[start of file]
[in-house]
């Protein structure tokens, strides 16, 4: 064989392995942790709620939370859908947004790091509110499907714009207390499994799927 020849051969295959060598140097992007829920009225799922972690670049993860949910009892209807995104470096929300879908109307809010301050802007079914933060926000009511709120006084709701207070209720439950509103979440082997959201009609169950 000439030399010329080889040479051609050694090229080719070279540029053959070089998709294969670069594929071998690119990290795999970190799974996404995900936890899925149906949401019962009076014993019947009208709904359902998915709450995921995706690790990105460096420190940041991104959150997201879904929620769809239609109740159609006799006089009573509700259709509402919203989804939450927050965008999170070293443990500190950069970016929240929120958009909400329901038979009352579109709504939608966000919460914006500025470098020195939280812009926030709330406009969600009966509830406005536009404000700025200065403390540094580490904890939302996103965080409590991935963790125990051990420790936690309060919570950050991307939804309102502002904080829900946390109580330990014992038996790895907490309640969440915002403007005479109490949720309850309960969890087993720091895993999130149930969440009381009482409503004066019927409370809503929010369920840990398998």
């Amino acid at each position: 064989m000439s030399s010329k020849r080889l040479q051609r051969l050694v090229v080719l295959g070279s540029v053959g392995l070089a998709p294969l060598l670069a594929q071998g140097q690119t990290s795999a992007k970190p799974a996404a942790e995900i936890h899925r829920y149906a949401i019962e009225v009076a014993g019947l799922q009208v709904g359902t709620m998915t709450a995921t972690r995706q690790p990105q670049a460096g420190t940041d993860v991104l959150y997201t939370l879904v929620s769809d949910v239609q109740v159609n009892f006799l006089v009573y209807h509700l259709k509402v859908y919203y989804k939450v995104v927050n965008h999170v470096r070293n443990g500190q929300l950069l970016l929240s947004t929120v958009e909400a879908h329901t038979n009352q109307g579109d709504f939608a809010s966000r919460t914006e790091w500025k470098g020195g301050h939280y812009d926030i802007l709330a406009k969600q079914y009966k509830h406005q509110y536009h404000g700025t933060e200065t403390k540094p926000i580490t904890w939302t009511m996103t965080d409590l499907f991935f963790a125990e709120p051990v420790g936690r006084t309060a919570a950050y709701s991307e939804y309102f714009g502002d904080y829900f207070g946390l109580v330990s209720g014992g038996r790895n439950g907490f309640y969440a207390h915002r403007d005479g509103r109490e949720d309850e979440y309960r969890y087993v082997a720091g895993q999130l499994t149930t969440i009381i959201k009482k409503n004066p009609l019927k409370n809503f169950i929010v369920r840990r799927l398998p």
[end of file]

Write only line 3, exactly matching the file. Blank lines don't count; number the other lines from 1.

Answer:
């Amino acid at each position: 064989m000439s030399s010329k020849r080889l040479q051609r051969l050694v090229v080719l295959g070279s540029v053959g392995l070089a998709p294969l060598l670069a594929q071998g140097q690119t990290s795999a992007k970190p799974a996404a942790e995900i936890h899925r829920y149906a949401i019962e009225v009076a014993g019947l799922q009208v709904g359902t709620m998915t709450a995921t972690r995706q690790p990105q670049a460096g420190t940041d993860v991104l959150y997201t939370l879904v929620s769809d949910v239609q109740v159609n009892f006799l006089v009573y209807h509700l259709k509402v859908y919203y989804k939450v995104v927050n965008h999170v470096r070293n443990g500190q929300l950069l970016l929240s947004t929120v958009e909400a879908h329901t038979n009352q109307g579109d709504f939608a809010s966000r919460t914006e790091w500025k470098g020195g301050h939280y812009d926030i802007l709330a406009k969600q079914y009966k509830h406005q509110y536009h404000g700025t933060e200065t403390k540094p926000i580490t904890w939302t009511m996103t965080d409590l499907f991935f963790a125990e709120p051990v420790g936690r006084t309060a919570a950050y709701s991307e939804y309102f714009g502002d904080y829900f207070g946390l109580v330990s209720g014992g038996r790895n439950g907490f309640y969440a207390h915002r403007d005479g509103r109490e949720d309850e979440y309960r969890y087993v082997a720091g895993q999130l499994t149930t969440i009381i959201k009482k409503n004066p009609l019927k409370n809503f169950i929010v369920r840990r799927l398998p």